Then, while recovering with a colicky newborn, my “baby daddy” had his sweet sister serve me with papers so that he could claim paternity of his son.  Knowing nothing about the legal system, I forged on ahead, and prepared to sit down in a judge’s chambers and have paternity and child support established.  I had made it clear that I wanted nothing from him when I told him I was pregnant and he responded with, “I hope you don’t expect me to marry you.”  The thought had never occurred to me.

In any case, he picked me up at a friend’s house where I was living temporarily and drove me to the judge’s office.  We sat down and I recall that she was an older lady.   I couldn’t understand why she was so hostile towards me.  After all, I wasn’t the plaintiff seeking paternity.  I never denied baby daddy visitation.  I was simply trying to learn how to care for a newborn.

It was a short gathering in the plush office of the judge.  She berated me, reprimanded me, and spent all six minutes we were seated before her telling me what a disgrace I was; how I took advantage of this upstanding pillar of the community and now I was trying to hurt him even further.

I had no clue what she was talking about so I sat there silently, reeling, but taking it all in.  After all, I had been taught to always be respectful to my elders.

At the conclusion of the brief but verbally violent meeting, she established the paternity, and set the child support at $16. per week, or $64. per month.  Ignorant as I was to the workings of child support and the law, I accepted that and couldn’t wait to get out of her office.  My fury, directed at my future husband, was in his cowardice that he never attempted to refute her tongue-lashing towards me. He sat there and never once notified her that the petition was at is provocation and that I had not done anything to harm him or his wealthy family in any way.

I should have learned my lesson then.  But no.  I learned three things that would change my life over the course of the next twenty or so years.  One: I am decidedly, incredibly, and inexplicably fertile.  We married after the second child and had two more after that.

Two:  He was a coward then and is still a coward today.  Hence: the divorce.

Three:  There is very little justice in the real world.  

Fast forward.

Pouring out of me right now is an anger so fierce, so huge that I am struggling to contain it.  All I can do is cry and I have done my fair share for the last hour.  I tried doing laundry, but that drudgery didn’t stop the tears.  Sitting on the potty, I cried out to God at the utter unfairness of it all.

Despite that indelibly unforgettable moment before the judge back in 1991, I still have faith in the justice system.  I know it’s broken, and or crooked, or both, but I believe in fairness and equality and fighting the good fight.  I have tried to do that in cases where it truly mattered, even though it may have appeared trivial to others.  When students who were in jeopardy of failing my class would fabricate things I said and I was called before my administrators to answer for my supposed crimes, I stood firm and with outrage and hurt feelings, I established my innocence.  Naturally, teachers are guilty until proven guiltier in this country, but I still believe in telling the truth.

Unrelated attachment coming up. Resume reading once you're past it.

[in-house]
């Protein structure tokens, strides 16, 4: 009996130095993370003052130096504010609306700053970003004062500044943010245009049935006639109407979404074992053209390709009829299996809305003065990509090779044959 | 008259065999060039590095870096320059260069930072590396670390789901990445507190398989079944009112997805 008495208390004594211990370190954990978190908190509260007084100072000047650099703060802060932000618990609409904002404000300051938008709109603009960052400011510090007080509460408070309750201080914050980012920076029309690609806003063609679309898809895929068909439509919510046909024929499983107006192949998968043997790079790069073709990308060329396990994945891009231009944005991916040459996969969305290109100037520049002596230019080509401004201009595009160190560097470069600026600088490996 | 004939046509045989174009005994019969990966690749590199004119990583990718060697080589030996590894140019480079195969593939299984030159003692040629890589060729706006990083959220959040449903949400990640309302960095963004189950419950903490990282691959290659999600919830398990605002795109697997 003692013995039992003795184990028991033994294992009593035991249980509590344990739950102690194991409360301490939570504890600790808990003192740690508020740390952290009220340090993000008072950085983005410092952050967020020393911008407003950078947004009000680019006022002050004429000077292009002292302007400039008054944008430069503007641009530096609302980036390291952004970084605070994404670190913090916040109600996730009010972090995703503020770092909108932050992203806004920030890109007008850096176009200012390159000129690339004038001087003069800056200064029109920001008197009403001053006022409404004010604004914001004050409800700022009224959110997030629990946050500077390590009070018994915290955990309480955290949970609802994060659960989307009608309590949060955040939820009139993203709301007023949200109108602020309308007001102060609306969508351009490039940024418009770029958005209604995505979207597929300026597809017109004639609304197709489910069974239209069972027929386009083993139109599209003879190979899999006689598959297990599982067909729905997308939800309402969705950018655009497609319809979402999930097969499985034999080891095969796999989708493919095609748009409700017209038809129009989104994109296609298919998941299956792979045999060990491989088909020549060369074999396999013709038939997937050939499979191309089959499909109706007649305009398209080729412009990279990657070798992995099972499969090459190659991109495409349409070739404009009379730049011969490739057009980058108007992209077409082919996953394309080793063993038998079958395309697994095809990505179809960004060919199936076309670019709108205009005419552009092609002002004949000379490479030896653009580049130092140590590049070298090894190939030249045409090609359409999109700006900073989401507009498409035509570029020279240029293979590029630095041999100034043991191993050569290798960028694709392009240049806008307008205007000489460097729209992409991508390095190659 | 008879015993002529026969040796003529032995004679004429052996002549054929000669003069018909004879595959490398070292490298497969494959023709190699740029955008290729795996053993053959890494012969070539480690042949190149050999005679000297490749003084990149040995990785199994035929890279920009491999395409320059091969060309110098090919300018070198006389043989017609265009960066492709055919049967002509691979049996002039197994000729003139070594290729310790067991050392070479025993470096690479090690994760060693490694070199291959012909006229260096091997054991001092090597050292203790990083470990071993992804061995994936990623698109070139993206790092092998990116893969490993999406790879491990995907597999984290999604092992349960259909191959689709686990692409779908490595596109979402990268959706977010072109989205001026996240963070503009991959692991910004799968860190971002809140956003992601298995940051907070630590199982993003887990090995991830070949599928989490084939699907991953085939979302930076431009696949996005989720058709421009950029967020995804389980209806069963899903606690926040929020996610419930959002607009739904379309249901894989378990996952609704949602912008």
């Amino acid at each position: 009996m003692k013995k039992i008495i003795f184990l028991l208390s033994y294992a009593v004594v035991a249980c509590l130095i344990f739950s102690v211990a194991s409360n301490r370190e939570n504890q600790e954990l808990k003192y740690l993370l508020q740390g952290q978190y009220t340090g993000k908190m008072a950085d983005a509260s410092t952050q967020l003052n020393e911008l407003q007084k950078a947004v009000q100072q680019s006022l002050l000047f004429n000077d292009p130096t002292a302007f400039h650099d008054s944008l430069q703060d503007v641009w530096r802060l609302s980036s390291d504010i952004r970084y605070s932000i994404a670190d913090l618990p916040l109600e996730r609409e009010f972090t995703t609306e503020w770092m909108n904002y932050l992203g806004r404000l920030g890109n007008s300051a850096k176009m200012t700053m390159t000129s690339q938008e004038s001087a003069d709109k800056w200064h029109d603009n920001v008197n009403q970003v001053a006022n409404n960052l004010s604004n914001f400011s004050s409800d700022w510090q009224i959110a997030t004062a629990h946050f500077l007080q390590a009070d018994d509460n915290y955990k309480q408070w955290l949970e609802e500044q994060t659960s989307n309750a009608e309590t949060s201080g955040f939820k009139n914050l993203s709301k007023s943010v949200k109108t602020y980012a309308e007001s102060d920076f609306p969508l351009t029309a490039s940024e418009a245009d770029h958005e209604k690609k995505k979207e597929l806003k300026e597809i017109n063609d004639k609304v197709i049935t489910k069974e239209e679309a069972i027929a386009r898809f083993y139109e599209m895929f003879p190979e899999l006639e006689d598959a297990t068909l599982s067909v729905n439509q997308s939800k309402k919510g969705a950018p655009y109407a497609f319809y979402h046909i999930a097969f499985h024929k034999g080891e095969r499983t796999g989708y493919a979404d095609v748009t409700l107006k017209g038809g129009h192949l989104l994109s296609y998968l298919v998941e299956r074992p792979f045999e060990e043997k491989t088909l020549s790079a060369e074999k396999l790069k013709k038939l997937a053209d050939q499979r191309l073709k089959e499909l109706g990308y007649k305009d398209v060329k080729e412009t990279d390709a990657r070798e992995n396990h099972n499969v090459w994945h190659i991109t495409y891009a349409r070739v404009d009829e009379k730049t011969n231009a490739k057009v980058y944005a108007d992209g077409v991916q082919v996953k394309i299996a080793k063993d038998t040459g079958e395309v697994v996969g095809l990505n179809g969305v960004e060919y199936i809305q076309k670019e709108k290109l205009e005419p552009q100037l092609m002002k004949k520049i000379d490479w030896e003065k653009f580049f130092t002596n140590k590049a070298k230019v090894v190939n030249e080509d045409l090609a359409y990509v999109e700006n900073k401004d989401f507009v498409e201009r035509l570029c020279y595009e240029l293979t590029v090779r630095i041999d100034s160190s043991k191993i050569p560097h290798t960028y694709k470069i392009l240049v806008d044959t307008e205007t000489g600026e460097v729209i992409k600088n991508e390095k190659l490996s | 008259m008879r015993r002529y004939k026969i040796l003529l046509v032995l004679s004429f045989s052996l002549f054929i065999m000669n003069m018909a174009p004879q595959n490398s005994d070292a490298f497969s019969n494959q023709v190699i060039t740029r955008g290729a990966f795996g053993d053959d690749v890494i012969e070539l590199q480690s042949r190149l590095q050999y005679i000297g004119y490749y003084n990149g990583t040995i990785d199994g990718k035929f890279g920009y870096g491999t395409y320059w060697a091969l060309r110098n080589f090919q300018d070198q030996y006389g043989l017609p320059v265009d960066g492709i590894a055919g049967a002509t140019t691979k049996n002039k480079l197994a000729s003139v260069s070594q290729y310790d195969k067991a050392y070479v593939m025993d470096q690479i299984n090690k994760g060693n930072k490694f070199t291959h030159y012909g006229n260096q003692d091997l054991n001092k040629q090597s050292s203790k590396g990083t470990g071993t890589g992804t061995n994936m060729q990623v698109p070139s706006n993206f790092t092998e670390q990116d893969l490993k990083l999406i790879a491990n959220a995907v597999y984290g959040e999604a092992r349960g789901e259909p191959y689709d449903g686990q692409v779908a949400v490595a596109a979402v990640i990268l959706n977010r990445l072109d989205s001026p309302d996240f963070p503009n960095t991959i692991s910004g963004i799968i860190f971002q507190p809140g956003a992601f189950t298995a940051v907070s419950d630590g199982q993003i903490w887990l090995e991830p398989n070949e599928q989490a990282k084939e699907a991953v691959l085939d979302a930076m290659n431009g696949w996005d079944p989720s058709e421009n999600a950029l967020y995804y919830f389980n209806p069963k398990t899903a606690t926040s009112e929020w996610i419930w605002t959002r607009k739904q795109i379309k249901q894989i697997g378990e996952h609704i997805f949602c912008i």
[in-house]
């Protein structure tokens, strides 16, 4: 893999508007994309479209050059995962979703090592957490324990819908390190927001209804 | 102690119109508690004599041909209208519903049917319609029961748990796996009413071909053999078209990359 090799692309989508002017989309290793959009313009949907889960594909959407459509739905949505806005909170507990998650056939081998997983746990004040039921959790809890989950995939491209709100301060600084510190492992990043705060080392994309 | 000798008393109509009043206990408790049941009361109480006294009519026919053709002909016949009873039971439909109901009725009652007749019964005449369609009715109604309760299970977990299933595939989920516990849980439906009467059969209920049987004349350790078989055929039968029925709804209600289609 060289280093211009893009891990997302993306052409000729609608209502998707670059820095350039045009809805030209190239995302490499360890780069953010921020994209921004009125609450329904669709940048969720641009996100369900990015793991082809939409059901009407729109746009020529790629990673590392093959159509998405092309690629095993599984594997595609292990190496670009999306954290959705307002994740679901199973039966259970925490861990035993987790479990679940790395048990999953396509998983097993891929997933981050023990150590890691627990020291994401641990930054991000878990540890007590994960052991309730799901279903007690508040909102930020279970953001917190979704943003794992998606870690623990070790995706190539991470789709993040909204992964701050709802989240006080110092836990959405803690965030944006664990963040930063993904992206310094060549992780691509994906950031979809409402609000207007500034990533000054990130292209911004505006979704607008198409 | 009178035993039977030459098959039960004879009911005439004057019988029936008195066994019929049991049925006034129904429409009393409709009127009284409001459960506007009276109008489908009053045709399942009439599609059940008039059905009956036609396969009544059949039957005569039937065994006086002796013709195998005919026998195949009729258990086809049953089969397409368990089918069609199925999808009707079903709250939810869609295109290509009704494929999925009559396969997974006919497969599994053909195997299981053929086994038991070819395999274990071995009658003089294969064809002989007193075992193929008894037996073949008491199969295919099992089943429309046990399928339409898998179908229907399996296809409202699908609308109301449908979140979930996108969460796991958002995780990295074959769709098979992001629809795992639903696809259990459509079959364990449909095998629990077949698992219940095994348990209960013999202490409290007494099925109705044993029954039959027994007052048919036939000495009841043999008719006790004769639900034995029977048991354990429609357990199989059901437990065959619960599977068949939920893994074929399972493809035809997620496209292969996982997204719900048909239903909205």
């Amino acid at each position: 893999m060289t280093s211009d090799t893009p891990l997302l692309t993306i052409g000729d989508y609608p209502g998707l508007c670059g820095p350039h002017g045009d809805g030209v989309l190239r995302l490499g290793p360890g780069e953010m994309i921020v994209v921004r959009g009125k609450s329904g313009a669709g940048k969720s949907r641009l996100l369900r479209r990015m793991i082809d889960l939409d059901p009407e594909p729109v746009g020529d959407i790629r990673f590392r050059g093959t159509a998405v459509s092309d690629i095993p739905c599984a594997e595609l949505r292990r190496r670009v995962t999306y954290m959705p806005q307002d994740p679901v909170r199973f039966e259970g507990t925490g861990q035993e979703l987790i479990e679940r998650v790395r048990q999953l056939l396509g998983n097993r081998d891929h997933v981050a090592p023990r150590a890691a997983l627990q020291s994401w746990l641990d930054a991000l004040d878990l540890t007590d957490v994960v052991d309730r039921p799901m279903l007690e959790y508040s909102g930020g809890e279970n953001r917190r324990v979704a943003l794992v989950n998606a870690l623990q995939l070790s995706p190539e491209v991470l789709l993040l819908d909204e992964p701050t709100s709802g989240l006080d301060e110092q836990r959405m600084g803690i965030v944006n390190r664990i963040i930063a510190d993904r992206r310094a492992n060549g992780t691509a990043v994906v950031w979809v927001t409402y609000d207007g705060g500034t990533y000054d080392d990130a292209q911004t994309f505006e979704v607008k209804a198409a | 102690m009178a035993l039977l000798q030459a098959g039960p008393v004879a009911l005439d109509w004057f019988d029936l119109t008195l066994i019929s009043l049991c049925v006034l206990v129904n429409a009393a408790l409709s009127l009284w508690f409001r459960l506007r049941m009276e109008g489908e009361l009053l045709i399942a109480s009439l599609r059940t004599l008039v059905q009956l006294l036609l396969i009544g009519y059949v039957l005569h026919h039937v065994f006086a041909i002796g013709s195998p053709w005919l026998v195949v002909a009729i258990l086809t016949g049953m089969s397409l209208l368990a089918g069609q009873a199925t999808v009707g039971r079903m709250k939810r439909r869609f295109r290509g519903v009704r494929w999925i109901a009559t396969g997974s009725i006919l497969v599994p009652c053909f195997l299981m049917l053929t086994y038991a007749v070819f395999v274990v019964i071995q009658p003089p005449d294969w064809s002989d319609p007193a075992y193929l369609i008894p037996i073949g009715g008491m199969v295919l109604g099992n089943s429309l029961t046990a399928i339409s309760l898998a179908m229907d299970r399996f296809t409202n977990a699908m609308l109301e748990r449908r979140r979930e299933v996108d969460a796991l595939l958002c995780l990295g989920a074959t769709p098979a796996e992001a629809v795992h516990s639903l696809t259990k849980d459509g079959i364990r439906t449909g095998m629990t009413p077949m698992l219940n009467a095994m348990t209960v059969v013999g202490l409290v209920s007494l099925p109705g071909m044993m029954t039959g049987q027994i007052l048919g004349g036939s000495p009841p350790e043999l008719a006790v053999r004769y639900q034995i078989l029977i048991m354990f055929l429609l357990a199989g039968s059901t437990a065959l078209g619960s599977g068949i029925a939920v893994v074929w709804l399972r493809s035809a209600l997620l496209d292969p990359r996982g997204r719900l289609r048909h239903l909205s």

See, I had the hardest year of my life last school year, as I have described in other posts, working for Chapel Hill-Carrboro City Schools in North Carolina.  My health suffered, my family suffered, and I endured more harassment, bullying, and discrimination than I ever thought possible.  My fairy tale joy at being hired at one of the supposed best districts in the state shattered fairly quickly when the nightmare began.

So, after a great deal of soul-searching, I filed a grievance, which resulted in nothing, lost my job because I wouldn’t lie for the school system and continue to falsify grades, and filed a claim with the Equal Employment Opportunity Commission.  The Feds.  Oohhh.  The big leagues.  I was intimidated, but I did it.  It’s hard to prove harassment and discrimination.  But I gave them all that I could.

And it wasn’t enough.  Today, I opened a letter from them telling me:

“The processing of your charge of employment discrimination in the above referenced matter has been completed.  Based upon its investigation and available evidence, the EEOC is unable to conclude that the information obtained establishes violations of the statutes.  No finding is made as to any other issues that might be construed as having been raised by this charge.”


It sounds like a form letter.  My livelihood, my struggle, my tears, my sleepless nights, my health issues, my loss of viable employment in a career I dedicated years to, has been reduced to a form letter.  I lost precious years off my life span due to the unconscionable stress the daily assaults caused me.  And it all comes down to a form letter.

So, to all the teachers suffering or who have suffered harassment, threats, bullying, and discrimination, I know now why you don’t bother to complain, why you suffer in silence, why you go with the flow of an inefficient and corrupt system that fails the country every day, every year, with so many young minds.

To all the teachers who have endured what I have, and probably worse, I commiserate with you and join the ranks of the disenfranchised, the angry, and the tired.  If you have spoken up like I have and gotten nothing but a closed door, then we are all a part of the sisterhood of teachers who refused to do it anymore.  If you are Hispanic and educated and still have been treated like you are not intelligent enough, not organized enough, just not good enough to serve your students well, then we are a group that I am confident is steadily growing in this nation.

I may have lost this battle, but I will never, ever, ever, stop telling my story and revealing the daily abuses of teachers, the unethical fabrication of students educations, and how minority students are annually prevented from succeeding (unless they are minorities and athletes of course).

To Superintendent Tom Forcella, former principal Jesse Dingle, Kay Lawson-Demery, Joanne McClelland, of the distinguished Chapel Hill-Carrboro City School district, and others who have committed crimes against students, parents, and teachers, you have a higher power than the justice system to answer to and your day is coming.  I may not be around to witness it, but I believe that no good deed goes unpunished.  One day your lies will be exposed, and the scandal will erupt and be found to be even larger than the Atlanta Public Schools cheating scandal.  Until then, I will keep my data filled with evidence.  I don’t know how people like you sleep at night.